Monday, May 31, 2010


The Billionaire Boy’s Club in education:
It has the potential to become Barack Obama’s Vietnam. Not the Gulf oil spill, serious though that is. Nor Afghanistan. Other people’s mistakes are one thing. The ones that haunt forever are the ones you make yourself.

I mean the system of public education.

Remember the recipe for a policy disaster? Start with a handful of policy intellectuals confronting a stubborn problem, in love with a Big Idea. Fold in a bunch of ambitious Ivy League kids who don’t speak the local language. Churn up enthusiasm for the program in the gullible national press – and get ready for a decade of really bad news. Take a look at David Halberstam’s Vietnam classic The Best and the Brightest, if you need to refresh your memory. Or just think back on the run-up to the war in Iraq.

Andrew Ross Sorkin is on a roll recently, with an article asking questions about ratings agency failure.

The virus ravaging cassava plants:
That newcomer, brown streak, is now ravaging cassava crops in a great swath around Lake Victoria, threatening millions of East Africans who grow the tuber as their staple food.

Although it has been seen on coastal farms for 70 years, a mutant version emerged in Africa’s interior in 2004, “and there has been explosive, pandemic-style spread since then,” said Claude M. Fauquet, director of cassava research at the Donald Danforth Plant Science Center in St. Louis. “The speed is just unprecedented, and the farmers are really desperate.”

Two years ago, the Bill and Melinda Gates Foundation convened cassava experts and realized that brown streak “was alarming quite a few people,” said Lawrence Kent, an agriculture program officer at the foundation. It has given $27 million in grants to aid agencies and plant scientists fighting the disease.

The threat could become global. After rice and wheat, cassava is the world’s third-largest source of calories. Under many names, including manioc, tapioca and yuca, it is eaten by 800 million people in Africa, South America and Asia.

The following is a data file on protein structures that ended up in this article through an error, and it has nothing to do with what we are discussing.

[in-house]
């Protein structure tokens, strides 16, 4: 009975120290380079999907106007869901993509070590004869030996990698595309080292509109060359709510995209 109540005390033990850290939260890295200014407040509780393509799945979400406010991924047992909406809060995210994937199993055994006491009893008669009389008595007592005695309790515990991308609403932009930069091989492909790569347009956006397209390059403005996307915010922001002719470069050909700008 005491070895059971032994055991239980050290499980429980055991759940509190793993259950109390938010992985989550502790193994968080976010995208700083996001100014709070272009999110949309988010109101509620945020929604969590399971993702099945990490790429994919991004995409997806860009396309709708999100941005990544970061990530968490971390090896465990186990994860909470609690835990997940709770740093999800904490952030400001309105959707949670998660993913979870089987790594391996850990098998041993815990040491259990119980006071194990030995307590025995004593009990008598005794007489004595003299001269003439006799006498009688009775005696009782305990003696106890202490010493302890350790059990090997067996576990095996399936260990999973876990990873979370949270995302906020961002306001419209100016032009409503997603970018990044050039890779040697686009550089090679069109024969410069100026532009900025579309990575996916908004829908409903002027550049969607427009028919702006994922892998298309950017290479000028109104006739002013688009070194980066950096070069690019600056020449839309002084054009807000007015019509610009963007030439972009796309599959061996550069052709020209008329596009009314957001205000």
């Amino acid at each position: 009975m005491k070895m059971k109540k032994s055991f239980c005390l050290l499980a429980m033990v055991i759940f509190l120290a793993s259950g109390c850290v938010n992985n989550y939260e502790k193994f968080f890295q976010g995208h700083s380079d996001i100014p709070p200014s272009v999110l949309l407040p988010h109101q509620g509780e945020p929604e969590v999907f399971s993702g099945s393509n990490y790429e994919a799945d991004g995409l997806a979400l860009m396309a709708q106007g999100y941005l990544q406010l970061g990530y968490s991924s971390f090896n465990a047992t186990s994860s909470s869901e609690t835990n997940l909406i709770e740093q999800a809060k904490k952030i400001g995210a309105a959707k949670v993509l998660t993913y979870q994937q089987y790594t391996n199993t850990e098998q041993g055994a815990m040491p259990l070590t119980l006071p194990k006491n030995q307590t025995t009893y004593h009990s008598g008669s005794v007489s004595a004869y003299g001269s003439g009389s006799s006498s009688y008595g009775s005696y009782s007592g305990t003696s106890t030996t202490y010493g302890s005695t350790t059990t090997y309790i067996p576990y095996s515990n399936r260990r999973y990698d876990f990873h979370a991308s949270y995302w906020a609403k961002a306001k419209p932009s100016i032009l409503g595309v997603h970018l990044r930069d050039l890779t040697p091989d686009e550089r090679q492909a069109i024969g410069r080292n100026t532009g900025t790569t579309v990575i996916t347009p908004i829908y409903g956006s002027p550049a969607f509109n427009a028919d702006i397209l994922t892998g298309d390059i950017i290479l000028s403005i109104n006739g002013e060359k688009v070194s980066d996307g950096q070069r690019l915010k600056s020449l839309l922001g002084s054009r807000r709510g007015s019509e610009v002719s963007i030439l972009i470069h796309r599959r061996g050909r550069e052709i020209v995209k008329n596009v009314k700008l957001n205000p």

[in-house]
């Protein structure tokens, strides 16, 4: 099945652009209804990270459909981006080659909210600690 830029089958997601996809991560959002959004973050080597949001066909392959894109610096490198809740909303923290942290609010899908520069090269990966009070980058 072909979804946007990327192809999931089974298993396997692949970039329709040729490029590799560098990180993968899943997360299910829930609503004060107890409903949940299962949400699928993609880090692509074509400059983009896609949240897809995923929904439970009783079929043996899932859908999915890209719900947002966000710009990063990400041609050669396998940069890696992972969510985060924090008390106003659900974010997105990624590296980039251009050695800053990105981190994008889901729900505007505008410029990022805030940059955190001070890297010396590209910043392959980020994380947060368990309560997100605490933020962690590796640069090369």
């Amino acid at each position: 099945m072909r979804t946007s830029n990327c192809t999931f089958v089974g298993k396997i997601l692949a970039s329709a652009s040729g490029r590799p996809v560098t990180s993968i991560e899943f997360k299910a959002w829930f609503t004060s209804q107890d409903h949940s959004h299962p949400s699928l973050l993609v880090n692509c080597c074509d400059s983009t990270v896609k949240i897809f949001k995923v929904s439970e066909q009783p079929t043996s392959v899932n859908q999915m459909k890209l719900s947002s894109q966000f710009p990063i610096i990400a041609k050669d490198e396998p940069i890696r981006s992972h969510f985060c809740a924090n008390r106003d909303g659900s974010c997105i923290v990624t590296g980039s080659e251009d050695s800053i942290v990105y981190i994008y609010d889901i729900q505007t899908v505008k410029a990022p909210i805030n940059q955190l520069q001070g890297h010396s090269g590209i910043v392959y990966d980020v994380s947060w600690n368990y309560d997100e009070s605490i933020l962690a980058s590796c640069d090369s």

On how minor happenings in Spain moved the world.

Good news!:

Banks in the euro zone will suffer "considerable" loan losses this year and next, which could amount to an additional €195 billion ($239.26 billion) in write-downs and could weigh on banks' profitability, the European Central Bank said.

On brands and Chinese youth:

Hanging from a counter were a series of decorative wall posters depicting some of the essential things a child might learn in their first few years: colors, shapes, different kinds of animals. Right beside the one with colors and shapes (see the cell phone picture I snapped below) was another one — also recommended for ages 0-3 – displaying the different brands of luxury automobiles: BMW, Bentley, Rolls Royce, Porsche, Mercedes Benz, Lincoln, etc. (as an import, Chevrolet is also considered a prestigious car in China).

I’ve mentioned before that the Chinese are car-crazy, but this was ridiculous. I could sort of understand a poster that showed different kinds of cars and trucks — a fire truck or a dump truck, for instance — maybe with the brand as one detail of the illustration. But the funny part is, the vehicles on the poster are virtually the same type, as far as a child is concerned – the brands and their logos are obviously the distinguishing feature. Apparently, in China, by age 3 it’s every bit as important for your tot to be able to pick out a Rolls from a BMW as it is for them to tell red from blue, a circle from a square, or a tiger from a giraffe!